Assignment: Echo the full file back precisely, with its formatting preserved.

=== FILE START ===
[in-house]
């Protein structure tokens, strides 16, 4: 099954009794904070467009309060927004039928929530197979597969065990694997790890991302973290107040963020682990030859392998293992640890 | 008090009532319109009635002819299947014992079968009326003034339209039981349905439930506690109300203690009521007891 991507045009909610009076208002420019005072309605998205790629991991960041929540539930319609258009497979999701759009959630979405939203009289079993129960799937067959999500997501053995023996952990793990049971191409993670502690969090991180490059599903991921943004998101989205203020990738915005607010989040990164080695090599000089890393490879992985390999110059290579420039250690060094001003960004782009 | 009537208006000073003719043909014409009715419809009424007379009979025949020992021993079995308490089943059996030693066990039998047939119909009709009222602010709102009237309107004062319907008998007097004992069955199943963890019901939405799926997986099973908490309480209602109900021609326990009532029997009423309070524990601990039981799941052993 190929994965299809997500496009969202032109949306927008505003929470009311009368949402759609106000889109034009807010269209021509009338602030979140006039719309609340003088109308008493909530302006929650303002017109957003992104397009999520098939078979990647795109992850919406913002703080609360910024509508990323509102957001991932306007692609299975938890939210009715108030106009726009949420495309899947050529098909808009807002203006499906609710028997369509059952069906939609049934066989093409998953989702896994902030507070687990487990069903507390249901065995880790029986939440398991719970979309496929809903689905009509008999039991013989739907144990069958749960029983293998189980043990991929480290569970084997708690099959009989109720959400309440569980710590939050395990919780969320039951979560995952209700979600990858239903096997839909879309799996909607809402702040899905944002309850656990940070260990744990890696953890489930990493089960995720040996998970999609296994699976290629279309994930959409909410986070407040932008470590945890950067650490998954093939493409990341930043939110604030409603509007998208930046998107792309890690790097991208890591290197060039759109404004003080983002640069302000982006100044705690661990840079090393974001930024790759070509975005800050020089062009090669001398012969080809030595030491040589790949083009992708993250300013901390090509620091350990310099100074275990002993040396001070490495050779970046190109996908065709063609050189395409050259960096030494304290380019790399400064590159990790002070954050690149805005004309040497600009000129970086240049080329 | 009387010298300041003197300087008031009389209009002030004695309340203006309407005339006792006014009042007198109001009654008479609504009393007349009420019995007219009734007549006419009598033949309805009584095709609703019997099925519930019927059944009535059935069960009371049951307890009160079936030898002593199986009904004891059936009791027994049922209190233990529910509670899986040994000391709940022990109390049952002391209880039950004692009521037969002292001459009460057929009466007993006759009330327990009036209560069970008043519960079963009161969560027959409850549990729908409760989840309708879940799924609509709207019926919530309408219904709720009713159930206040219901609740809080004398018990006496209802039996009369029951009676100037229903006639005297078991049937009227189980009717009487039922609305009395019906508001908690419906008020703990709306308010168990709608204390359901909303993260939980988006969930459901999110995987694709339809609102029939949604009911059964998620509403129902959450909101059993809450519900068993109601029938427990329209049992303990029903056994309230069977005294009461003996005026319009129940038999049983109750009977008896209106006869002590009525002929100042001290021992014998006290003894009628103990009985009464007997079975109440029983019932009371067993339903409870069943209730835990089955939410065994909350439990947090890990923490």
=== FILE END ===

[in-house]
């Protein structure tokens, strides 16, 4: 099954009794904070467009309060927004039928929530197979597969065990694997790890991302973290107040963020682990030859392998293992640890 | 008090009532319109009635002819299947014992079968009326003034339209039981349905439930506690109300203690009521007891 991507045009909610009076208002420019005072309605998205790629991991960041929540539930319609258009497979999701759009959630979405939203009289079993129960799937067959999500997501053995023996952990793990049971191409993670502690969090991180490059599903991921943004998101989205203020990738915005607010989040990164080695090599000089890393490879992985390999110059290579420039250690060094001003960004782009 | 009537208006000073003719043909014409009715419809009424007379009979025949020992021993079995308490089943059996030693066990039998047939119909009709009222602010709102009237309107004062319907008998007097004992069955199943963890019901939405799926997986099973908490309480209602109900021609326990009532029997009423309070524990601990039981799941052993 190929994965299809997500496009969202032109949306927008505003929470009311009368949402759609106000889109034009807010269209021509009338602030979140006039719309609340003088109308008493909530302006929650303002017109957003992104397009999520098939078979990647795109992850919406913002703080609360910024509508990323509102957001991932306007692609299975938890939210009715108030106009726009949420495309899947050529098909808009807002203006499906609710028997369509059952069906939609049934066989093409998953989702896994902030507070687990487990069903507390249901065995880790029986939440398991719970979309496929809903689905009509008999039991013989739907144990069958749960029983293998189980043990991929480290569970084997708690099959009989109720959400309440569980710590939050395990919780969320039951979560995952209700979600990858239903096997839909879309799996909607809402702040899905944002309850656990940070260990744990890696953890489930990493089960995720040996998970999609296994699976290629279309994930959409909410986070407040932008470590945890950067650490998954093939493409990341930043939110604030409603509007998208930046998107792309890690790097991208890591290197060039759109404004003080983002640069302000982006100044705690661990840079090393974001930024790759070509975005800050020089062009090669001398012969080809030595030491040589790949083009992708993250300013901390090509620091350990310099100074275990002993040396001070490495050779970046190109996908065709063609050189395409050259960096030494304290380019790399400064590159990790002070954050690149805005004309040497600009000129970086240049080329 | 009387010298300041003197300087008031009389209009002030004695309340203006309407005339006792006014009042007198109001009654008479609504009393007349009420019995007219009734007549006419009598033949309805009584095709609703019997099925519930019927059944009535059935069960009371049951307890009160079936030898002593199986009904004891059936009791027994049922209190233990529910509670899986040994000391709940022990109390049952002391209880039950004692009521037969002292001459009460057929009466007993006759009330327990009036209560069970008043519960079963009161969560027959409850549990729908409760989840309708879940799924609509709207019926919530309408219904709720009713159930206040219901609740809080004398018990006496209802039996009369029951009676100037229903006639005297078991049937009227189980009717009487039922609305009395019906508001908690419906008020703990709306308010168990709608204390359901909303993260939980988006969930459901999110995987694709339809609102029939949604009911059964998620509403129902959450909101059993809450519900068993109601029938427990329209049992303990029903056994309230069977005294009461003996005026319009129940038999049983109750009977008896209106006869002590009525002929100042001290021992014998006290003894009628103990009985009464007997079975109440029983019932009371067993339903409870069943209730835990089955939410065994909350439990947090890990923490």